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Ocean Currents

7,000 Species, 200 Nautical Miles and YOU

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© Karen Brian

Let’s create the world’s largest protected marine area, ever.

The Northwestern Hawaiian Islands are home to one of the most remote and fragile ecological areas in the world, called Papahānaumokuāke. Four years ago, President Obama expanded the Papahānaumokuāke Marine National Monument to protect 50 nautical miles that provide sanctuary to sea turtles, sharks, coral and critically endangered Hawaiian monk seals. Today, we’re asking the President to make Papahānaumokuāke the largest protected marine area in the world, by expanding the monument to 200 nautical miles—four times larger than its current size. That’s where you come in.

Tell President Obama that Papahānaumokuāke is worth protecting.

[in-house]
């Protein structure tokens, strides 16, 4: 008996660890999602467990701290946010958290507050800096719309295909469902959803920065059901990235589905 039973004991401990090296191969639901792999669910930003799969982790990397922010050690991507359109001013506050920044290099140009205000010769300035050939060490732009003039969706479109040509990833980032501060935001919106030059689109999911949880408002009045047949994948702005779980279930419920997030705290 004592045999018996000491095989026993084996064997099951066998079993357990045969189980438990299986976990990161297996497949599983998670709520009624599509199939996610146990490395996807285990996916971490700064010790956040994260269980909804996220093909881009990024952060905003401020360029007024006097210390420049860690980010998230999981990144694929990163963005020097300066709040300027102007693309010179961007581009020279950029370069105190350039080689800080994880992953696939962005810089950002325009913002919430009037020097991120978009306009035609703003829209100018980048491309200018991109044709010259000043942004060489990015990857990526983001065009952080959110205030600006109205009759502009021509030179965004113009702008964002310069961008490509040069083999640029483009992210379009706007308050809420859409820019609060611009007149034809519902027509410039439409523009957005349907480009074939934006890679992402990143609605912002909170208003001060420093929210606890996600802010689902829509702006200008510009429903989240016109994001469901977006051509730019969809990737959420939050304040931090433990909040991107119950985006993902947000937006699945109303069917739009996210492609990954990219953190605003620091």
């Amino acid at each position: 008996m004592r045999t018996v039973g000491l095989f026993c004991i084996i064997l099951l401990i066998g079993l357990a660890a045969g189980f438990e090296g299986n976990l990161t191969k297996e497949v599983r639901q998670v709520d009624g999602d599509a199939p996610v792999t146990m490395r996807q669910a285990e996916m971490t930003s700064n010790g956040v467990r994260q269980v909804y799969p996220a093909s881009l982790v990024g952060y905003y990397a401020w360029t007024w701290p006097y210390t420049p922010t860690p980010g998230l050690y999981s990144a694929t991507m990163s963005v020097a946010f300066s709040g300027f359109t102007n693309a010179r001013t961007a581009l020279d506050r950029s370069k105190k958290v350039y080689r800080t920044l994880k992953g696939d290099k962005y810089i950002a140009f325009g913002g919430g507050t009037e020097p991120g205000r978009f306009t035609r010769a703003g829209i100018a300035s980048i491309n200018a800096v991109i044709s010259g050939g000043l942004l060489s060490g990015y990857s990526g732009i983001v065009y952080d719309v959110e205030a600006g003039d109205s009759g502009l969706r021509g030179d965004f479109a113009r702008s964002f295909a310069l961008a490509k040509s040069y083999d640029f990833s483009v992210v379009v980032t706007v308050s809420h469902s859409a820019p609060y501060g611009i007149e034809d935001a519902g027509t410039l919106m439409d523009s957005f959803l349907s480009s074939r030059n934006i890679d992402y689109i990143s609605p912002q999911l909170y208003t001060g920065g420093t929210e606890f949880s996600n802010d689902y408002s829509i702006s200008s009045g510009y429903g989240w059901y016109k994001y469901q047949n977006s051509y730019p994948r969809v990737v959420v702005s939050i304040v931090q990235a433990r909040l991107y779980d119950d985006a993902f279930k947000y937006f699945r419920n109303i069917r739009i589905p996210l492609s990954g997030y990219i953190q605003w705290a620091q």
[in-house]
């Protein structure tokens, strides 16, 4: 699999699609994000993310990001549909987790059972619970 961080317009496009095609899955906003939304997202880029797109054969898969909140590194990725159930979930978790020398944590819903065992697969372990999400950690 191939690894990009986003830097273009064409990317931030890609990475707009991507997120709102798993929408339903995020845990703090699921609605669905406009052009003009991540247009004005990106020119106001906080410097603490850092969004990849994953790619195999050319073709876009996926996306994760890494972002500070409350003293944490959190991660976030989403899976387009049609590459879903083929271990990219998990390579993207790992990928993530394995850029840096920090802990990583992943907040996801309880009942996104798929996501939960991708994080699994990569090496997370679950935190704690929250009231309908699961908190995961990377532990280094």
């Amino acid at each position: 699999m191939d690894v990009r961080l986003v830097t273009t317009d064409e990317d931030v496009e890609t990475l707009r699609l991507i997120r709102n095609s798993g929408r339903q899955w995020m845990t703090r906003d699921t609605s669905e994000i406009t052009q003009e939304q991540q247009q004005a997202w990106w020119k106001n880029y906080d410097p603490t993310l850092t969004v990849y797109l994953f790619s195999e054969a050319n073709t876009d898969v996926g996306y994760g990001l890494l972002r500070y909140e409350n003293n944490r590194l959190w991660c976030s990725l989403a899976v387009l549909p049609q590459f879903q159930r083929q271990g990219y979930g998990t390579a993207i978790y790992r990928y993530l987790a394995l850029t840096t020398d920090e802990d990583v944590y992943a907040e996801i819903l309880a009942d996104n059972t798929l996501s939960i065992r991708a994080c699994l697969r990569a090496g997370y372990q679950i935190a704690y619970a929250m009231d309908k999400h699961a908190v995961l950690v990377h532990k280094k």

Our goal is to send 20,000 signatures to President Obama before the World Conservation Congress meets in Hawai’i in two weeks! President Obama needs to hear from people like you: Tell him to stand with native Hawaiians, senators, scientists and local government in supporting the expansion of Papahānaumokuāke (and yes, we are still having trouble pronouncing it). Powerful lobbyists stand in the way of expanding and preserving this magical seascape, which is why we need people power to make a difference. Please, take action now and help us reach our goal of sending 20,000 signatures to President Obama in just two weeks.

Papahānaumokuāke is home to over 7,000 species—a quarter of which can’t be found anywhere else on Earth. It also protects an area larger than all our national parks combined (1.6 million square kilometers)! Less than one percent of the world’s ocean is protected, and expanding Papahānaumokuāke is a critical step to preserving the genetic diversity unique to its waters, supporting more productive fisheries outside the monument and protecting a cultural seascape important to native Hawaiians.

Take action. Join me in asking President Obama to expand this national treasure.

All we need is Obama’s signature. Will you help make this a reality?

When Papahānaumokuāke was first established in 2006, it was a huge win for our environment. Let’s make that happen again.

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